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Why does the Hebrew word “chet” (“misdeed”) end with a silent Alef?

by Rabbi Yossi Marcus


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The letter Alef, the first letter of the Hebrew alphabet, alludes to the First and One Being: G-d. When a person does a “chet,” G-d’s presence is not very “pronounced” in his life—He temporarily forgets the Alef of the World.

Source: Degel Machne Efraim citing his grandfather the Baal Shem Tov (likutim to parshat Devarim).


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final alef

Posted by: Tonio, Berlin, Germany on Dec 22, 2004

The linguistic answer to the question is this: Alef is *never* pronounced at the end of a word. But usually a word that ends in alef is pronounced with a vowel at the end, e.g. Sin-Nun-Alef [sane] 'hate', Gimel-Bet-Alef [geve] 'pool', Dalet-Shin-Alef [deshe] 'grass', etc. What's unusual about [khet] is that it ends in Alef but the last sound pronounced is a consonant. There are a few other words like this, but not many, e.g. Gimel-Yod-Alef [gay] 'valley' (y is always a consonant in Hebrew) and Vav-Yod-Resh-Alef [vayar] 'and (he) saw'.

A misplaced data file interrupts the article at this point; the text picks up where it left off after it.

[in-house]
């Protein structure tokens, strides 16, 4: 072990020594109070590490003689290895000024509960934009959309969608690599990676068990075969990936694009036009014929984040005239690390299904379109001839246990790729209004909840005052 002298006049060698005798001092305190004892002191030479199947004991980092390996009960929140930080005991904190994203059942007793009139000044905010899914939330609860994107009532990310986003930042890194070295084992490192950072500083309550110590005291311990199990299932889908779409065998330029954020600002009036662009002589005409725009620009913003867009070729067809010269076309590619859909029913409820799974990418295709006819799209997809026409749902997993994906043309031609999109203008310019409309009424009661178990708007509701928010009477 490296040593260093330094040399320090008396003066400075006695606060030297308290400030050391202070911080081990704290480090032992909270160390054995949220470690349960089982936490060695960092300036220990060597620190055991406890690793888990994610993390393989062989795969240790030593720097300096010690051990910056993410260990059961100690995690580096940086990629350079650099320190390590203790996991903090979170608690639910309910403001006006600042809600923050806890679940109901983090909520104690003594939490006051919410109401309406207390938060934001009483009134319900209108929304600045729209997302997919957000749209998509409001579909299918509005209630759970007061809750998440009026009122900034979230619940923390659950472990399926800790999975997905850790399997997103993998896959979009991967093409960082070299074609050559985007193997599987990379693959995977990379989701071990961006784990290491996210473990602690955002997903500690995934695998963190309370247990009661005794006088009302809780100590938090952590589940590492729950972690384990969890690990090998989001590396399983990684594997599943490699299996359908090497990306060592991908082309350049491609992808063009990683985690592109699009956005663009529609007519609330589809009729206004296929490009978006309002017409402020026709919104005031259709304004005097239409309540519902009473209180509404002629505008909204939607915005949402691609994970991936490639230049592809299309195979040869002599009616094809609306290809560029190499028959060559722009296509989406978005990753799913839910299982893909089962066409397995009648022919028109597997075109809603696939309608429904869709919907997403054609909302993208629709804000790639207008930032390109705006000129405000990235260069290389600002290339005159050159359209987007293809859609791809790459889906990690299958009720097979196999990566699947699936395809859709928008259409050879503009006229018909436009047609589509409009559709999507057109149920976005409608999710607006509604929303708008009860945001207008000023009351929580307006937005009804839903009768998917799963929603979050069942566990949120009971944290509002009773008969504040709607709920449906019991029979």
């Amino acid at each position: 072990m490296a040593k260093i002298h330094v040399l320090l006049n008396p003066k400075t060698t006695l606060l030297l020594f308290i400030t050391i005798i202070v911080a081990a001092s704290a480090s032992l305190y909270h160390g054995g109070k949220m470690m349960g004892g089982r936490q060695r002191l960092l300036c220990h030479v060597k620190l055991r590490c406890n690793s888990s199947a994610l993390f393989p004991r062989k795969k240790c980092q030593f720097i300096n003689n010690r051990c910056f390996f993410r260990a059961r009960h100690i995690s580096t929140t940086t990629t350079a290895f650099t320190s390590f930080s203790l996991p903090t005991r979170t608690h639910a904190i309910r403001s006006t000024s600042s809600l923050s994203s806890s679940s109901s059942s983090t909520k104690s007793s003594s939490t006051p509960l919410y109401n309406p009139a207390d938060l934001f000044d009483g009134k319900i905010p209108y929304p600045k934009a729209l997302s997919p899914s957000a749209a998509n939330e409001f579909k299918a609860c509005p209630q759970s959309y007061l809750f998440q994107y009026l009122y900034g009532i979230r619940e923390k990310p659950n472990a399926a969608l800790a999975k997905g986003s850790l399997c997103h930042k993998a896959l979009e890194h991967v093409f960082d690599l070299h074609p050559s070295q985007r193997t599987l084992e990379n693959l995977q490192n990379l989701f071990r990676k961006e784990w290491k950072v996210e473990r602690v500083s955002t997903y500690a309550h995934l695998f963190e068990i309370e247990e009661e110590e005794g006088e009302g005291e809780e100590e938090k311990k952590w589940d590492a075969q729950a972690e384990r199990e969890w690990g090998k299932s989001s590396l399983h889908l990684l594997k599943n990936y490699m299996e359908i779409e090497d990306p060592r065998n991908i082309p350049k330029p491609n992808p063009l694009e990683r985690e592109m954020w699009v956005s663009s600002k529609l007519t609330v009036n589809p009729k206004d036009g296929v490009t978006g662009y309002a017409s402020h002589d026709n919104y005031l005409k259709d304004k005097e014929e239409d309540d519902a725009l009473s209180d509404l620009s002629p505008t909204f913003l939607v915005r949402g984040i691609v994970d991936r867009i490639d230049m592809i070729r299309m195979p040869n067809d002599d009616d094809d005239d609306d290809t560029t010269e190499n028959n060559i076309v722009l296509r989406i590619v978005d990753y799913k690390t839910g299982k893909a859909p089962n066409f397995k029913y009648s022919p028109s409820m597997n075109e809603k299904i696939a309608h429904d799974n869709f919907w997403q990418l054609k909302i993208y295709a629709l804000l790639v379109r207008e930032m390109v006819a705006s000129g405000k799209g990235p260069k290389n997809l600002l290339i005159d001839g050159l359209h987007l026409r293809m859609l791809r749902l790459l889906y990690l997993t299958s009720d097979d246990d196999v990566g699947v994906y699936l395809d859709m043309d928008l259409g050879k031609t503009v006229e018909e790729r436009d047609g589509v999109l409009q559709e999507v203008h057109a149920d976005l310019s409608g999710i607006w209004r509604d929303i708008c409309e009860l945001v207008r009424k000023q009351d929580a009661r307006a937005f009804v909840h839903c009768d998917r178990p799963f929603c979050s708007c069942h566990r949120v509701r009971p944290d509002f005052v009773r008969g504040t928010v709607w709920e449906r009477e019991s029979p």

Miscellaneous » Hebrew / Languages » Hebrew

Baal Shem Tov
Rabbi Israel Baal Shem Tov (1698-1760), Polish mystic and founder of the Chassidic movement.
It is forbidden to erase or deface the name of G-d. It is therefore customary to insert a dash in middle of G-d's name, allowing us to erase or discard the paper it is written on if necessary.